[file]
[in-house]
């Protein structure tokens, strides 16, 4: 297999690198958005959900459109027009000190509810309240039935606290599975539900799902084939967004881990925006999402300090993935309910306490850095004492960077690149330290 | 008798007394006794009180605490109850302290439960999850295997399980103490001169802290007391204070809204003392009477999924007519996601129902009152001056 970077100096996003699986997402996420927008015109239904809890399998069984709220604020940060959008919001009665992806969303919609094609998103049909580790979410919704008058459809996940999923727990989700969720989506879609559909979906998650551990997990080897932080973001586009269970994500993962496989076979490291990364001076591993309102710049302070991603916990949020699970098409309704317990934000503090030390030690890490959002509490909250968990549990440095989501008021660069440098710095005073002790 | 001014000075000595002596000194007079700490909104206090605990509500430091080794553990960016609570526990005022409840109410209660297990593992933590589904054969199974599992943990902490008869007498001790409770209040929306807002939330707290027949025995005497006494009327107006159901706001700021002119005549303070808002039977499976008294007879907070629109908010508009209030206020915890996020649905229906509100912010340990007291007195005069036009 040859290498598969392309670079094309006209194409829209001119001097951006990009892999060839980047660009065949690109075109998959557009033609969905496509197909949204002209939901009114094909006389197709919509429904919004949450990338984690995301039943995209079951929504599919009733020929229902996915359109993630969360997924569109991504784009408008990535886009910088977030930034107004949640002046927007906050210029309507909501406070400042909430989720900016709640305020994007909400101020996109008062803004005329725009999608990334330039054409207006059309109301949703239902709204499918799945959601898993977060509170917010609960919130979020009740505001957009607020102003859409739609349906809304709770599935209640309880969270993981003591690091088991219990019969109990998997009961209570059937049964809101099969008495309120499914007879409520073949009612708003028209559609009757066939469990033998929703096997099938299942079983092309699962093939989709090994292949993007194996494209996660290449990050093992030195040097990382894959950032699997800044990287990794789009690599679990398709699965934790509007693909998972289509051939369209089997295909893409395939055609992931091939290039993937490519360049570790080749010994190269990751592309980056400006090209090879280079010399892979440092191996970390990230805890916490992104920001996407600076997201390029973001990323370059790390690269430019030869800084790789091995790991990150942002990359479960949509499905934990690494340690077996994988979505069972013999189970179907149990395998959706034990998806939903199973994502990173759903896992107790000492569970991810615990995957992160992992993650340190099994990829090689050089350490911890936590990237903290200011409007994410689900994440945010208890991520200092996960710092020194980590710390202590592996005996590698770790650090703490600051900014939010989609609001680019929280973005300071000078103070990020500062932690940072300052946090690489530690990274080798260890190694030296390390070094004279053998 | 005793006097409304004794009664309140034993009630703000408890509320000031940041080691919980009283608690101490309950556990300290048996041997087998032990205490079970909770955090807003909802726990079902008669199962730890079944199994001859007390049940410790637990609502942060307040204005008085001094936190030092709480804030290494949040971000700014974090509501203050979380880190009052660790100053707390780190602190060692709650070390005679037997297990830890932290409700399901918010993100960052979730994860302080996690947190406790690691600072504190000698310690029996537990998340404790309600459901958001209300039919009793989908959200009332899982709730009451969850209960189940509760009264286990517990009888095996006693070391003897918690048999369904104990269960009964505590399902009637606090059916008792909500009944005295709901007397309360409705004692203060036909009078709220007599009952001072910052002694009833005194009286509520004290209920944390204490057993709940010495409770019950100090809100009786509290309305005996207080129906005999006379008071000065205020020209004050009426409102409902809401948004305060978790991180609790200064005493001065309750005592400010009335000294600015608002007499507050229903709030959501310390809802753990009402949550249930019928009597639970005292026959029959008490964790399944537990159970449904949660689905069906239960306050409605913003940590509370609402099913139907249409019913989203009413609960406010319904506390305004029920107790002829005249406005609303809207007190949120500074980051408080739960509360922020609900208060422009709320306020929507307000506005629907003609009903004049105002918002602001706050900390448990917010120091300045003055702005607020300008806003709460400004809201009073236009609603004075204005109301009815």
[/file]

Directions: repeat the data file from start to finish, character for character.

[in-house]
């Protein structure tokens, strides 16, 4: 297999690198958005959900459109027009000190509810309240039935606290599975539900799902084939967004881990925006999402300090993935309910306490850095004492960077690149330290 | 008798007394006794009180605490109850302290439960999850295997399980103490001169802290007391204070809204003392009477999924007519996601129902009152001056 970077100096996003699986997402996420927008015109239904809890399998069984709220604020940060959008919001009665992806969303919609094609998103049909580790979410919704008058459809996940999923727990989700969720989506879609559909979906998650551990997990080897932080973001586009269970994500993962496989076979490291990364001076591993309102710049302070991603916990949020699970098409309704317990934000503090030390030690890490959002509490909250968990549990440095989501008021660069440098710095005073002790 | 001014000075000595002596000194007079700490909104206090605990509500430091080794553990960016609570526990005022409840109410209660297990593992933590589904054969199974599992943990902490008869007498001790409770209040929306807002939330707290027949025995005497006494009327107006159901706001700021002119005549303070808002039977499976008294007879907070629109908010508009209030206020915890996020649905229906509100912010340990007291007195005069036009 040859290498598969392309670079094309006209194409829209001119001097951006990009892999060839980047660009065949690109075109998959557009033609969905496509197909949204002209939901009114094909006389197709919509429904919004949450990338984690995301039943995209079951929504599919009733020929229902996915359109993630969360997924569109991504784009408008990535886009910088977030930034107004949640002046927007906050210029309507909501406070400042909430989720900016709640305020994007909400101020996109008062803004005329725009999608990334330039054409207006059309109301949703239902709204499918799945959601898993977060509170917010609960919130979020009740505001957009607020102003859409739609349906809304709770599935209640309880969270993981003591690091088991219990019969109990998997009961209570059937049964809101099969008495309120499914007879409520073949009612708003028209559609009757066939469990033998929703096997099938299942079983092309699962093939989709090994292949993007194996494209996660290449990050093992030195040097990382894959950032699997800044990287990794789009690599679990398709699965934790509007693909998972289509051939369209089997295909893409395939055609992931091939290039993937490519360049570790080749010994190269990751592309980056400006090209090879280079010399892979440092191996970390990230805890916490992104920001996407600076997201390029973001990323370059790390690269430019030869800084790789091995790991990150942002990359479960949509499905934990690494340690077996994988979505069972013999189970179907149990395998959706034990998806939903199973994502990173759903896992107790000492569970991810615990995957992160992992993650340190099994990829090689050089350490911890936590990237903290200011409007994410689900994440945010208890991520200092996960710092020194980590710390202590592996005996590698770790650090703490600051900014939010989609609001680019929280973005300071000078103070990020500062932690940072300052946090690489530690990274080798260890190694030296390390070094004279053998 | 005793006097409304004794009664309140034993009630703000408890509320000031940041080691919980009283608690101490309950556990300290048996041997087998032990205490079970909770955090807003909802726990079902008669199962730890079944199994001859007390049940410790637990609502942060307040204005008085001094936190030092709480804030290494949040971000700014974090509501203050979380880190009052660790100053707390780190602190060692709650070390005679037997297990830890932290409700399901918010993100960052979730994860302080996690947190406790690691600072504190000698310690029996537990998340404790309600459901958001209300039919009793989908959200009332899982709730009451969850209960189940509760009264286990517990009888095996006693070391003897918690048999369904104990269960009964505590399902009637606090059916008792909500009944005295709901007397309360409705004692203060036909009078709220007599009952001072910052002694009833005194009286509520004290209920944390204490057993709940010495409770019950100090809100009786509290309305005996207080129906005999006379008071000065205020020209004050009426409102409902809401948004305060978790991180609790200064005493001065309750005592400010009335000294600015608002007499507050229903709030959501310390809802753990009402949550249930019928009597639970005292026959029959008490964790399944537990159970449904949660689905069906239960306050409605913003940590509370609402099913139907249409019913989203009413609960406010319904506390305004029920107790002829005249406005609303809207007190949120500074980051408080739960509360922020609900208060422009709320306020929507307000506005629907003609009903004049105002918002602001706050900390448990917010120091300045003055702005607020300008806003709460400004809201009073236009609603004075204005109301009815």